World Health Organization Issues New Guidelines Suggesting Use of Prophylactic Negative Pressure Wound Therapy to Reduce the Risk of Surgical Site Infections

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San Antonio, TX – November 10, 2016 – The World Health Organization (WHO) announced new global guidelines concerning surgical site infections (SSIs) – a significant contributor to unnecessary costs associated with patient complications. In its announcement, the agency suggests use of prophylactic negative pressure wound therapy (pNPWT, or closed incision negative pressure therapy [ciNPT]) over conventional wound dressings on primarily closed surgical incisions in high-risk wounds for the prevention of SSIs. In establishing these guidelines, WHO has recognized the significant burden SSIs place on global healthcare systems, both in terms of financial implications and patient outcomes, and has taken steps to reduce these burdens by suggesting the use of pNPWT/ciNPT on surgical incisions.

To develop the guidelines, WHO commissioned a systematic review and meta-analysis of 21 studies including both randomized controlled trials and observational studies, of which 76 percent utilized ACELITY™ negative pressure therapy products. The conclusions, published in the September issue of Medicine, found that pNPWT significantly reduced the risk of SSIs compared to traditional dry gauze dressings.[i]

“The new WHO guidelines build upon a significant body of evidence that illustrates the impact negative pressure therapy can have in reducing the incidence of surgical site infections,” said Ron Silverman, M.D., FACS, chief medical officer of Acelity. “We developed PREVENA™ Therapy as the first disposable powered negative pressure system designed specifically for the management of closed surgical incisions six years ago, building off our demonstrated expertise in this space. Acelity brought the gold standard NPWT technology, V.A.C.® Therapy, to market in 1995 and, since then, V.A.C.® Therapy has been used to treat more than 10 million open wounds worldwide. We continue to build upon that track record by expanding our portfolio to improve patient care and address the needs of a changing healthcare system.”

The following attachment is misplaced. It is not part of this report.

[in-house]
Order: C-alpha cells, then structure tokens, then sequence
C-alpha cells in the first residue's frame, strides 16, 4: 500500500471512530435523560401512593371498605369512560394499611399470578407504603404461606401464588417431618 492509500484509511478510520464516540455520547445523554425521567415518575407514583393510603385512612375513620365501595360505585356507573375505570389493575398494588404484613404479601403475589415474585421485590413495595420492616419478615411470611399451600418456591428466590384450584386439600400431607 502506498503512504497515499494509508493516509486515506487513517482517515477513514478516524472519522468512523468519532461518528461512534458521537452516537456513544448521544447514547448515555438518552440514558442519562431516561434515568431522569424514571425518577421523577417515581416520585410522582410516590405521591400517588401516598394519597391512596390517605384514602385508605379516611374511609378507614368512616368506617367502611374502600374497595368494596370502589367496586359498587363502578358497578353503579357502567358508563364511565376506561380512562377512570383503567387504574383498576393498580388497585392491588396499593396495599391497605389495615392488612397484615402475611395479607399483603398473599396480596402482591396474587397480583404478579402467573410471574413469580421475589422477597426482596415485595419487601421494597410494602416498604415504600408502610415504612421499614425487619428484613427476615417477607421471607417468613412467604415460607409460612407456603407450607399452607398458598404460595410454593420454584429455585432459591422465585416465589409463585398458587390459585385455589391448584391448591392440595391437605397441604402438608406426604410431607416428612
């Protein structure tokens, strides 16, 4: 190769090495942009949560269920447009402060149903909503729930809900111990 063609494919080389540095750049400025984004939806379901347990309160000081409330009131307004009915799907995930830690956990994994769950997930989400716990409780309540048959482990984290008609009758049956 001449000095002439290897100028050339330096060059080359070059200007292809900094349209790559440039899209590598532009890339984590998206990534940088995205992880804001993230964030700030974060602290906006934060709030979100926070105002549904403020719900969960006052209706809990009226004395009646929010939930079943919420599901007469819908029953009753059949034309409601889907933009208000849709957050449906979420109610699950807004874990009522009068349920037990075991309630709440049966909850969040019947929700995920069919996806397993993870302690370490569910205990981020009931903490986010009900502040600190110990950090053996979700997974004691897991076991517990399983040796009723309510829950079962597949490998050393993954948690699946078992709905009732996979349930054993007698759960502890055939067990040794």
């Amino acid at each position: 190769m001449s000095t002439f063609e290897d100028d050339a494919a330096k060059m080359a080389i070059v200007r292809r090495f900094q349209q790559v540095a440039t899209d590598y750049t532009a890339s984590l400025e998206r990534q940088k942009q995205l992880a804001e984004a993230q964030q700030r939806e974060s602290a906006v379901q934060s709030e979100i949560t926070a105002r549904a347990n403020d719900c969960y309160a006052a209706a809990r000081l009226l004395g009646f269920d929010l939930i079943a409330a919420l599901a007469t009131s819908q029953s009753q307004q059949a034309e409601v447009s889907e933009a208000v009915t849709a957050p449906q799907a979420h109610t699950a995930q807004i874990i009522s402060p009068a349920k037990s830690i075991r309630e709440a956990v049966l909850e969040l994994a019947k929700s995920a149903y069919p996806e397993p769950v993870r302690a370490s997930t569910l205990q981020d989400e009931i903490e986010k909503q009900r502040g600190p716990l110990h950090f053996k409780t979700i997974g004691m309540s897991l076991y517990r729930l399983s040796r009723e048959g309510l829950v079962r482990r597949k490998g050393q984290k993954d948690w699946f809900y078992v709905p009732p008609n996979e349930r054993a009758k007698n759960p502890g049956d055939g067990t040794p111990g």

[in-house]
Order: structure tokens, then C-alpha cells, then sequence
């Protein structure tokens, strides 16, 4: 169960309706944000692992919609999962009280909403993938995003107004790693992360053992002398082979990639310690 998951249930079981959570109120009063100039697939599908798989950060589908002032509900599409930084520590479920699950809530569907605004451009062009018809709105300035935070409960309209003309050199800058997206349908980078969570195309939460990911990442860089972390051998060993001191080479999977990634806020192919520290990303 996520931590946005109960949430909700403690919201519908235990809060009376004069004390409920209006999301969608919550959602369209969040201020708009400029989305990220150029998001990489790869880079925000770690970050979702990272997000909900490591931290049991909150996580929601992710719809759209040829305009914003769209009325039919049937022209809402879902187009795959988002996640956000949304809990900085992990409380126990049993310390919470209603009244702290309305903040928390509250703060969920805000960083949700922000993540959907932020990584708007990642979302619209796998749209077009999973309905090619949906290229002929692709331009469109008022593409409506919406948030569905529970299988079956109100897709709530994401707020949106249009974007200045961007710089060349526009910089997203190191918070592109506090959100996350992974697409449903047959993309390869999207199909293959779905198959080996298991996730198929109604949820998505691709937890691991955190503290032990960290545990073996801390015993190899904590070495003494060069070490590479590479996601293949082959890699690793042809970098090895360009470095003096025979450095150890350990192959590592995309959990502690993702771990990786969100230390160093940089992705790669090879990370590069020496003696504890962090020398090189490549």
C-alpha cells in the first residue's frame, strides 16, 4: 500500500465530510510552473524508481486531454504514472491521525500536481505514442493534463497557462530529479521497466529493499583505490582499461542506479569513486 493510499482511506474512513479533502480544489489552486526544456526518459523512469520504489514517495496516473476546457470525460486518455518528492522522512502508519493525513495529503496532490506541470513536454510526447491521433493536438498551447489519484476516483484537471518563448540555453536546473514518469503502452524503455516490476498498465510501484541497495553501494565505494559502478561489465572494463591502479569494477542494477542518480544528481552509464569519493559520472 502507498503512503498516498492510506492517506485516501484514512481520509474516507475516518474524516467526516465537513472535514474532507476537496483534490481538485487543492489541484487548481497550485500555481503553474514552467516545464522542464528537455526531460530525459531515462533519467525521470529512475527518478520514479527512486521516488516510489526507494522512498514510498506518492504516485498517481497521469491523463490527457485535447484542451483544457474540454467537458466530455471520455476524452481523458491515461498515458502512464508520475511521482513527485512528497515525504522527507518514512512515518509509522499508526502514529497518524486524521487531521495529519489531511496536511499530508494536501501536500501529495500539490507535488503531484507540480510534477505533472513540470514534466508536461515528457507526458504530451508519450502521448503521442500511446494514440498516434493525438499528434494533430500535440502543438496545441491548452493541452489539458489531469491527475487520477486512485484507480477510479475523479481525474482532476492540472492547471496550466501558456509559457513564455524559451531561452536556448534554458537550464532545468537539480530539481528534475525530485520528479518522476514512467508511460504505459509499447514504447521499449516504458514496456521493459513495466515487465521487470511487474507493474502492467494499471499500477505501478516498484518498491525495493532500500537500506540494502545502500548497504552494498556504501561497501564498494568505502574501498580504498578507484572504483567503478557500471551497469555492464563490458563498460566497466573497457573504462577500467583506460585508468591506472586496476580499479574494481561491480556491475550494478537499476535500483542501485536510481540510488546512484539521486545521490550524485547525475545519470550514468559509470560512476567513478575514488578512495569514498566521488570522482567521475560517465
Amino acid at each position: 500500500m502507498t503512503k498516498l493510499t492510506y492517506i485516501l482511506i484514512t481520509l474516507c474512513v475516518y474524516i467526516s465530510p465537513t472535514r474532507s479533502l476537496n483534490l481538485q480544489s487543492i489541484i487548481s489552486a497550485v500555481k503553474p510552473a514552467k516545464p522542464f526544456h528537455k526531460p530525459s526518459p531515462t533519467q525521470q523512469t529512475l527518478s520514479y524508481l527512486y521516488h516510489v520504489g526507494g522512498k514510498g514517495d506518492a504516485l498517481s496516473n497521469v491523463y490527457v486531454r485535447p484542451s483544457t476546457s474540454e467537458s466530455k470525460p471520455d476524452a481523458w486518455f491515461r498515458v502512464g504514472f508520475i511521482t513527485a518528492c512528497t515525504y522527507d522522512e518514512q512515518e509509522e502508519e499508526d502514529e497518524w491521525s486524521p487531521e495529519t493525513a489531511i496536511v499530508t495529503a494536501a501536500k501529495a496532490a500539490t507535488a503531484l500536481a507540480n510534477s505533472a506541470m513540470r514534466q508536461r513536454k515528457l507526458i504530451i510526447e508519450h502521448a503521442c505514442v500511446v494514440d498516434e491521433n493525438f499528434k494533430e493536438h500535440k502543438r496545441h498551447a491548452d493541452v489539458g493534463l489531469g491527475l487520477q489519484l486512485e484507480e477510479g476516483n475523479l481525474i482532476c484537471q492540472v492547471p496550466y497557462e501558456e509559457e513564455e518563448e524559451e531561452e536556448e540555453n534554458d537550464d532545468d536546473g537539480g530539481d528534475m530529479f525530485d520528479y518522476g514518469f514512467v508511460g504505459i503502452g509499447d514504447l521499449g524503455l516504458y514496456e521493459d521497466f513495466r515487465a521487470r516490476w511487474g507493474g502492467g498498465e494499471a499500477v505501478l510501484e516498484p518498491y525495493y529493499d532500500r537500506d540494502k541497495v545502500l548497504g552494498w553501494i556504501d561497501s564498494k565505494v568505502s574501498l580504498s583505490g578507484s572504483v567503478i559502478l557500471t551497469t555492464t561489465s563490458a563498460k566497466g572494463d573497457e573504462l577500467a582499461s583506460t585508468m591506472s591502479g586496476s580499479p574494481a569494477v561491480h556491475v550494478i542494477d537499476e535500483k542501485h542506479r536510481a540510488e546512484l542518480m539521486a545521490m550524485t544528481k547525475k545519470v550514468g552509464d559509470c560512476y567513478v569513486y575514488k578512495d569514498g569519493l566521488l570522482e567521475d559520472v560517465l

Surgical site infections place a large burden on patients and global healthcare systems, particularly in the U.S., as they are associated with productivity loss, extended hospital stays, increased health care provider visits and greater financial costs. According to one study published in JAMA Internal Medicine, the average cost of an SSI in 2012 was estimated to be $20,785 per patient.[ii] Further evidence on the benefits of ciNPT was published in the August 2016 issue of International Wound Journal, noting SSIs are prevalent in up to 60 percent of inpatient surgical procedures in industrialized countries.[iii] There is a clear need to address the burden of SSIs on patients and the healthcare system. Closed incision negative pressure therapy has demonstrated the ability to reduce the rates of SSIs, and surgeons from various disciplines have found that ciNPT is associated with positive clinical outcomes compared to standard post-operative dressings.[iv]

PREVENA™ Therapy Systems
The PREVENA™ Incision Management System is the first powered negative pressure product designed specifically for the management of closed surgical incisions that continue to drain following sutured or stapled closure. It covers and protects the incision from external contamination, while negative pressure removes fluid and infectious material from the surgical incision, helping clinicians effectively manage surgical incisions. The new PREVENA PLUS™ System offers the proven effectiveness of ciNPT with a customizable dressing designed for linear, non-linear, and intersecting incisions up to 90cm in length, allowing for the treatment of a variety of different incision types.

About Acelity